6. "Modern evangelicals like to compare holy things to soft drinks, designer clothes, [and other products in] our modern consumerist culture. The problem with this is not ... the comparison to a created thing. The problem is that it is ... bad poetry. The Bible compares God to very mundane things, but does so with poetic wonder. God "shall come down like rain upon the mown grass; as showers that water the earth."
Author: Douglas Wilson
7. "With so many trees in the city, you could see the spring coming each day until a night of warm wind would bring it suddenly in one morning. Sometimes the heavy cold rains would beat it back so that it would seem that it would never come and that you were losing a season out of your life. This was the only truly sad time in Paris because it was unnatural. You expected to be sad in the fall. Part of you died each year when the leaves fell from the trees and their branches were bare against the wind and the cold, wintry light. But you knew there would always be the spring, as you knew the river would flow again after it was frozen. When the cold rains kept on and killed the spring, it was as though a young person had died for no reason. In those days, though, the spring always came finally but it was frightening that it had nearly failed."
Author: Ernest Hemingway
8. "BRETShe looked like a Parisian river..JEMAINEWhat, dirty?BRETShe looked like a chocolate eclair..JEMAINEThat's rare.BRETHer eyes were reflections of eyes..JEMAINEOhh, nice.BRETAnd the rainbows danced in her hair..JEMAINEOh yea.BRETShe reminded me of a winter's morning..JEMAINEWhat, frigid?BRETHer perfume was Eau De Toilette..JEMAINEWhat's that mean?BRETShe was comparable to Cleopatra..JEMAINEQuite old?BRETShe was like Shakespeare's Juliet..JEMAINEWhat? 13?"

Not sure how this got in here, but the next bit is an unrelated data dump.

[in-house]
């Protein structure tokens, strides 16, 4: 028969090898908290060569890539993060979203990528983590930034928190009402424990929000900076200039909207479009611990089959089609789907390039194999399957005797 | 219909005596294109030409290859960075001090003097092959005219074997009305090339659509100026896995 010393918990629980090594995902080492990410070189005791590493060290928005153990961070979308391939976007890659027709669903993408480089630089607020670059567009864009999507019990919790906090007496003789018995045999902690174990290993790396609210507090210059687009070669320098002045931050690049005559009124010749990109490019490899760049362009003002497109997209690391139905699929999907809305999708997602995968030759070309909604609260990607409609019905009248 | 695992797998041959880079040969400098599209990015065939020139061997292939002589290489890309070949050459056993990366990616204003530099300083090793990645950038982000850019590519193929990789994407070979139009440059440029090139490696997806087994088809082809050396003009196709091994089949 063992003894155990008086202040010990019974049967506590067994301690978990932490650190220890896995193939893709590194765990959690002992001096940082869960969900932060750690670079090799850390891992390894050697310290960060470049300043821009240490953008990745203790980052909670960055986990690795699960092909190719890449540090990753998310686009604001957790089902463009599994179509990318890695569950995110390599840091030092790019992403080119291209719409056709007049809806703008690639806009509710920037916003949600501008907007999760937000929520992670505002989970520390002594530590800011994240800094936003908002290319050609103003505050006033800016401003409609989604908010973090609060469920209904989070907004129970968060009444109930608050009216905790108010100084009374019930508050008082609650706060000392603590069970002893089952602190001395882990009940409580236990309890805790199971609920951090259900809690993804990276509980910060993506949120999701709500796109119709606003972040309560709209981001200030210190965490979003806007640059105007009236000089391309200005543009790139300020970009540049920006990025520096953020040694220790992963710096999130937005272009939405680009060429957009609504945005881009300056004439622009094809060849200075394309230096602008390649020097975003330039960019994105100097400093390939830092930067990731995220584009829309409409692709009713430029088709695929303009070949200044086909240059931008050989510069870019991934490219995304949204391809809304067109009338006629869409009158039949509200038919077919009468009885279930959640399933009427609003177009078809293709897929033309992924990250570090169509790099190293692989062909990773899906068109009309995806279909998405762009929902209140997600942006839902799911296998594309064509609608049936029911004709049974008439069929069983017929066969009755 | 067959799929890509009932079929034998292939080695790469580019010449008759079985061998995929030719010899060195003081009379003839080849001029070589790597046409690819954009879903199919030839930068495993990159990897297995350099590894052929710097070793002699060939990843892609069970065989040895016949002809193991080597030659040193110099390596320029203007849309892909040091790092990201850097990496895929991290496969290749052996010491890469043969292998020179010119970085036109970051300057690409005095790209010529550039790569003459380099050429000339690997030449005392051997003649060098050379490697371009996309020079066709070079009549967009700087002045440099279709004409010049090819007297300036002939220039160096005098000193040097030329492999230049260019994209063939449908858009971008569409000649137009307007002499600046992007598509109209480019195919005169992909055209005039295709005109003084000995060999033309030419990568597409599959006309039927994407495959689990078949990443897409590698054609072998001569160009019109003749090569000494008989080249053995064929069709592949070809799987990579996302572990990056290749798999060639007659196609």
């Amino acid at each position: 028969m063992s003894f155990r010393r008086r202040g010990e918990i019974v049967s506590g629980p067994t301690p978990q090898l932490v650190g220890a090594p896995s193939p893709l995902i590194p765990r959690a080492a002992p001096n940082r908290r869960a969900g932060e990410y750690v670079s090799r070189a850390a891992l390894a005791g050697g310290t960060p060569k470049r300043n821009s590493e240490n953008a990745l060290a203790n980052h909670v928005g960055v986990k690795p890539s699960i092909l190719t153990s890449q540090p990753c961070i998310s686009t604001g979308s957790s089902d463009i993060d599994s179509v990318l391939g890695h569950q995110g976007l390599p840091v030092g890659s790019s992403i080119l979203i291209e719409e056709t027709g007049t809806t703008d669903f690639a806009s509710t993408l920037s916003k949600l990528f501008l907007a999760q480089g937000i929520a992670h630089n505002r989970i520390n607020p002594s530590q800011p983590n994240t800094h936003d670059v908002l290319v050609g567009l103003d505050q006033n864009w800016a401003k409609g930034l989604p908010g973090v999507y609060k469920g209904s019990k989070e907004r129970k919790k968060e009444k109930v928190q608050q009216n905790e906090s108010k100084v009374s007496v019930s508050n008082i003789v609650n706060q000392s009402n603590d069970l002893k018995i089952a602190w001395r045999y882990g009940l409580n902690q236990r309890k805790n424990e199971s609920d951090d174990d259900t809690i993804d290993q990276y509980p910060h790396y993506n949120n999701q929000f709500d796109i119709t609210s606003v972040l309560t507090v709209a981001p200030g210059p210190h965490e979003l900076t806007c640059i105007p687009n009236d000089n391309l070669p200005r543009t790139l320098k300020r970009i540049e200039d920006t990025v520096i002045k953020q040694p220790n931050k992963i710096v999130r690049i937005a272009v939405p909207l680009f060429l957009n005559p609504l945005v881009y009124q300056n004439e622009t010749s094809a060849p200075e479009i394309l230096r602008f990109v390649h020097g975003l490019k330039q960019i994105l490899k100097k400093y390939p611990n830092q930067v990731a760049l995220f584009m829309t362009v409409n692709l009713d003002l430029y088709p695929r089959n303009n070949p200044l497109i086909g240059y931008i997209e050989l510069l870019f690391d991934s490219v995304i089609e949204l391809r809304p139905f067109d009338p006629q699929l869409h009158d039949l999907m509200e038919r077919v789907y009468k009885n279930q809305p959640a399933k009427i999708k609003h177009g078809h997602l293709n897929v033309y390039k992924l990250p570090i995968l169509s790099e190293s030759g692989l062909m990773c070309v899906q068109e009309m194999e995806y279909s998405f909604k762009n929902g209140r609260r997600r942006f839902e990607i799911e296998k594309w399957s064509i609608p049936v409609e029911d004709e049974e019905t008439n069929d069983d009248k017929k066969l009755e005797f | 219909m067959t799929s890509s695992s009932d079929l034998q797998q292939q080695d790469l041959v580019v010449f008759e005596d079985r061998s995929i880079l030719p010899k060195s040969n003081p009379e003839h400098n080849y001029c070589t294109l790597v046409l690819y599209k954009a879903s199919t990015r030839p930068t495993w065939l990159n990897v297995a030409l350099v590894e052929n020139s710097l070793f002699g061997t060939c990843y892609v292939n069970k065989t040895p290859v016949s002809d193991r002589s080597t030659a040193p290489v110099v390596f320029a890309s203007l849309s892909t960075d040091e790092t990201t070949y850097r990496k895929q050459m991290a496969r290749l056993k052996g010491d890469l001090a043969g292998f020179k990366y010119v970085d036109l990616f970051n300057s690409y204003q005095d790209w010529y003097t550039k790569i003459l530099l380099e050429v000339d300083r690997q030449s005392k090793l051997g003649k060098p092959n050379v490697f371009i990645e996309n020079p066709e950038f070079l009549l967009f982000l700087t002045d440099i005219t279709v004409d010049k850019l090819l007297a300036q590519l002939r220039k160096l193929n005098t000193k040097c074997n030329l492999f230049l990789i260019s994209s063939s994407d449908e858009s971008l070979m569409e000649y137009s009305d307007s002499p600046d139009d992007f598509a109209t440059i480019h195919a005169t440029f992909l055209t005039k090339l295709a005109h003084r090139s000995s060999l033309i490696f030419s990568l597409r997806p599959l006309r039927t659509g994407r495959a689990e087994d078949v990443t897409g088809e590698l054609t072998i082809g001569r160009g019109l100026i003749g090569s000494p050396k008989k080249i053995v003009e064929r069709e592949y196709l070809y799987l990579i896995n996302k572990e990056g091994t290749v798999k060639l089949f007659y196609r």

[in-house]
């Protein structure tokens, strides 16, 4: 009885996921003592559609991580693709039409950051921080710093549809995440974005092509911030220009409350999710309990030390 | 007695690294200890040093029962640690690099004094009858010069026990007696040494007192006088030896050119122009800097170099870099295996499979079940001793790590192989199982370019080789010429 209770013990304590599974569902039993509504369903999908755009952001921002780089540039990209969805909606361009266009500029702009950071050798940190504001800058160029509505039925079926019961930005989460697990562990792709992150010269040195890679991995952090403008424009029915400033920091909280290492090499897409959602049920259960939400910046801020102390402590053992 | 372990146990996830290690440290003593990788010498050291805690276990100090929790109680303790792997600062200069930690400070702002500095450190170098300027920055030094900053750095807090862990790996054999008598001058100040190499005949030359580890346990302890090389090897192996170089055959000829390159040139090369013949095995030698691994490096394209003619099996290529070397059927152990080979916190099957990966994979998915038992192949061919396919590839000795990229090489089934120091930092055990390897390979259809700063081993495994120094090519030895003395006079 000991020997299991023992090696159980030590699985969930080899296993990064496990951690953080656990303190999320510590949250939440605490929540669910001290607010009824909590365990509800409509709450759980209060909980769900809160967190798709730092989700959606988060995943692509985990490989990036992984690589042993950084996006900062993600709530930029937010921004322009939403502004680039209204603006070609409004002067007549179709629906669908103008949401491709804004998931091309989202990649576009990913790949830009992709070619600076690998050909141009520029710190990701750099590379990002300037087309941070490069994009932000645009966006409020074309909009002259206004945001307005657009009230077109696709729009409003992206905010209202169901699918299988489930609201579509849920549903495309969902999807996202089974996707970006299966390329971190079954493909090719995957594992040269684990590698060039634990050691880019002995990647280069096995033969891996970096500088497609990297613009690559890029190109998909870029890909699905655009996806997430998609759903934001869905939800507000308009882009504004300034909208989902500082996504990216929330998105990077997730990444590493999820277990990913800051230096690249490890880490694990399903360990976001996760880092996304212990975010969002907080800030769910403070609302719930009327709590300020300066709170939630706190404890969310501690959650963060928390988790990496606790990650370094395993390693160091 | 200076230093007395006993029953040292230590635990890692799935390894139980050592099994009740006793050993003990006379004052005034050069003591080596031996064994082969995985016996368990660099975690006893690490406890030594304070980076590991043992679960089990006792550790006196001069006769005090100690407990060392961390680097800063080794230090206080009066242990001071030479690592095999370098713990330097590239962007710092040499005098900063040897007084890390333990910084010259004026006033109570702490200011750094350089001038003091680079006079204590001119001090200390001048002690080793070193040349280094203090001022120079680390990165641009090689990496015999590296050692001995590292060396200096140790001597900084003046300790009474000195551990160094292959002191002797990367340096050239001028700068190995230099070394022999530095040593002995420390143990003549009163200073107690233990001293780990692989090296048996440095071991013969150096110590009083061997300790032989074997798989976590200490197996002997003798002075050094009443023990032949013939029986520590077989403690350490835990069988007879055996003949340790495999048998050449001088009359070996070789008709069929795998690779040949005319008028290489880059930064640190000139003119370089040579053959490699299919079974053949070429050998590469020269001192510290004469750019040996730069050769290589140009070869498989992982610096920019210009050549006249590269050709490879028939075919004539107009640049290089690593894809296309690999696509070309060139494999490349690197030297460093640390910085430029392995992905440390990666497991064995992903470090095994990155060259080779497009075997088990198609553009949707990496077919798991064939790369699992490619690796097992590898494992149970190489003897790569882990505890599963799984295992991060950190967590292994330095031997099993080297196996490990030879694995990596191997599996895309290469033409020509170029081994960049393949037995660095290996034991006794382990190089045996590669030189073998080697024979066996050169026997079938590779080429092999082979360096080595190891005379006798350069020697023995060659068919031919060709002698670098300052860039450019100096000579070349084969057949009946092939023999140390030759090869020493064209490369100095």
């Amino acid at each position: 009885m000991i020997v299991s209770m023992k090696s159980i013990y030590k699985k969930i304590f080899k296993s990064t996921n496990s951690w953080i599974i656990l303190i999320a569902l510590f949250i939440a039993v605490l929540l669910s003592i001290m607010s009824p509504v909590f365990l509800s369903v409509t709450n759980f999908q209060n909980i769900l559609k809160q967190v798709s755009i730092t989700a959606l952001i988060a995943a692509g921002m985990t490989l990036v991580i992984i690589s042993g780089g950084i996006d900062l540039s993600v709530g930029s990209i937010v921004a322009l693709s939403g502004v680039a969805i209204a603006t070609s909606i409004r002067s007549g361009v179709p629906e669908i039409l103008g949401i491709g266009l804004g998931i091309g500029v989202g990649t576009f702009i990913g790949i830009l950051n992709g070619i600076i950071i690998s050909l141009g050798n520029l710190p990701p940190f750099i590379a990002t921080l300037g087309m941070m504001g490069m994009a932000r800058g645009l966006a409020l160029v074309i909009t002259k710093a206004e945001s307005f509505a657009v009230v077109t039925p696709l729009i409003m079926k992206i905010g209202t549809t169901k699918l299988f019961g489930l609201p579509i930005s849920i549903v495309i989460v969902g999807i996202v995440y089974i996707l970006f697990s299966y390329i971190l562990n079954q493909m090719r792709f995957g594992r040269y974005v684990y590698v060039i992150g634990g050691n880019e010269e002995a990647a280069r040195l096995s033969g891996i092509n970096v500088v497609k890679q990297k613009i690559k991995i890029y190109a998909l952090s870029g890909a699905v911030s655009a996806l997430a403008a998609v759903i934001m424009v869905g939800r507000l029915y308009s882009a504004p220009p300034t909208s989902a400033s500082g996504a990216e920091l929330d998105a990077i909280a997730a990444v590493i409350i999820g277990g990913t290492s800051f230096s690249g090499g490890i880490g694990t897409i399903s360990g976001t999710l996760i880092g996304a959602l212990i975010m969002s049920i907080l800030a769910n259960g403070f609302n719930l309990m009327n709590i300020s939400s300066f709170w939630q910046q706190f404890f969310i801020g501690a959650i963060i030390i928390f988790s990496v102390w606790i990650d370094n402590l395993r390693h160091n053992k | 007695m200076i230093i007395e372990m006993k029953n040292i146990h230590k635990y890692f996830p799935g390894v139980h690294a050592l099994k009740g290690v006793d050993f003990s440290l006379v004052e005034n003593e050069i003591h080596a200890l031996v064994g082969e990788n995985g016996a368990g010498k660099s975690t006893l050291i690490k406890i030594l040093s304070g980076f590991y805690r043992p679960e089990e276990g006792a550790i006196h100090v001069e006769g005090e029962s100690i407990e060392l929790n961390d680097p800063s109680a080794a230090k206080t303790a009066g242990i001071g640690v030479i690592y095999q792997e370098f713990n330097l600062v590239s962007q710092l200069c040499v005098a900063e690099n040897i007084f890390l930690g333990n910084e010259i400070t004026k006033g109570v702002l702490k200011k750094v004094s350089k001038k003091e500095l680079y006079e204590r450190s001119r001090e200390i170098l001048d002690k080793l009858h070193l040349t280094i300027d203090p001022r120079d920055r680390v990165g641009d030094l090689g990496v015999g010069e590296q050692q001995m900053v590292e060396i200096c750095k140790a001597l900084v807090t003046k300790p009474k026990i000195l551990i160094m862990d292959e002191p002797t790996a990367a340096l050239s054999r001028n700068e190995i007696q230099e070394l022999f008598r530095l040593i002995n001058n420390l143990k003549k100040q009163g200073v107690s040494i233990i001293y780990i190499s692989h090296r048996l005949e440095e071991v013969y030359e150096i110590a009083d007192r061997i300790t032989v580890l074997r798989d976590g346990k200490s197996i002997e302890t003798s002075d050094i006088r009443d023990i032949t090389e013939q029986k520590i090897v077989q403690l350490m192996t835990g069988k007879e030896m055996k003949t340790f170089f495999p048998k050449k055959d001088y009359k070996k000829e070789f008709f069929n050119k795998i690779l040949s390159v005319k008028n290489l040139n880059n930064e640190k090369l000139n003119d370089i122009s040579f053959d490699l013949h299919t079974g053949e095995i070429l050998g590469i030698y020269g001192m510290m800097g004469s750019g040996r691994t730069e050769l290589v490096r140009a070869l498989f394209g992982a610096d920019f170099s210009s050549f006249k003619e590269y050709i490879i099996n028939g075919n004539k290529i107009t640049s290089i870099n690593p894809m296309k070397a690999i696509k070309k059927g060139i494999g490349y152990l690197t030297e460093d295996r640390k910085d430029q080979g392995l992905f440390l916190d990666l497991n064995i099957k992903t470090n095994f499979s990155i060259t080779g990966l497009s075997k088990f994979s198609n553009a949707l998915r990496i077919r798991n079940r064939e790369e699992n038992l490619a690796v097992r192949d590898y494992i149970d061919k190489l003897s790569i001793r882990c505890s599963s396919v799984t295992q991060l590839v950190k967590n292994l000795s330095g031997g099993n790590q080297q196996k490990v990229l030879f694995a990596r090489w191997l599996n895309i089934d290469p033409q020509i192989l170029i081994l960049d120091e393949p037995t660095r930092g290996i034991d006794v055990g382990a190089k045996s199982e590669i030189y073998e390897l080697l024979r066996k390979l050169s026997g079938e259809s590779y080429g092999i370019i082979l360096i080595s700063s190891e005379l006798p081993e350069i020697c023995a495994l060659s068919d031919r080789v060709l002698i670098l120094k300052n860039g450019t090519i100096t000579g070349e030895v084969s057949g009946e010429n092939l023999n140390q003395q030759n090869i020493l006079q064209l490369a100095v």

Author: Flight Of The Conchords
9. "William: I just had the best idea ever. Let's give Maddox a ring.Paris: You mean propose to him? To grumpy ole Maddox? Willie, why didn't you tell us you're a masochist, who swung that way? You're so delicate, he'll rip you to shreds the moment you climb into his bed. Plus, he's hitched himself to Ashlyn. You try to lay a move on him, and that sweet thang will rearrange your face.William: I mean call him, you idiot. What's with you tonight? Permanent brain damage? We'll breath heavily and ask him what he's wearing. I bet no one's phone sexed him before."
Author: Gena Showalter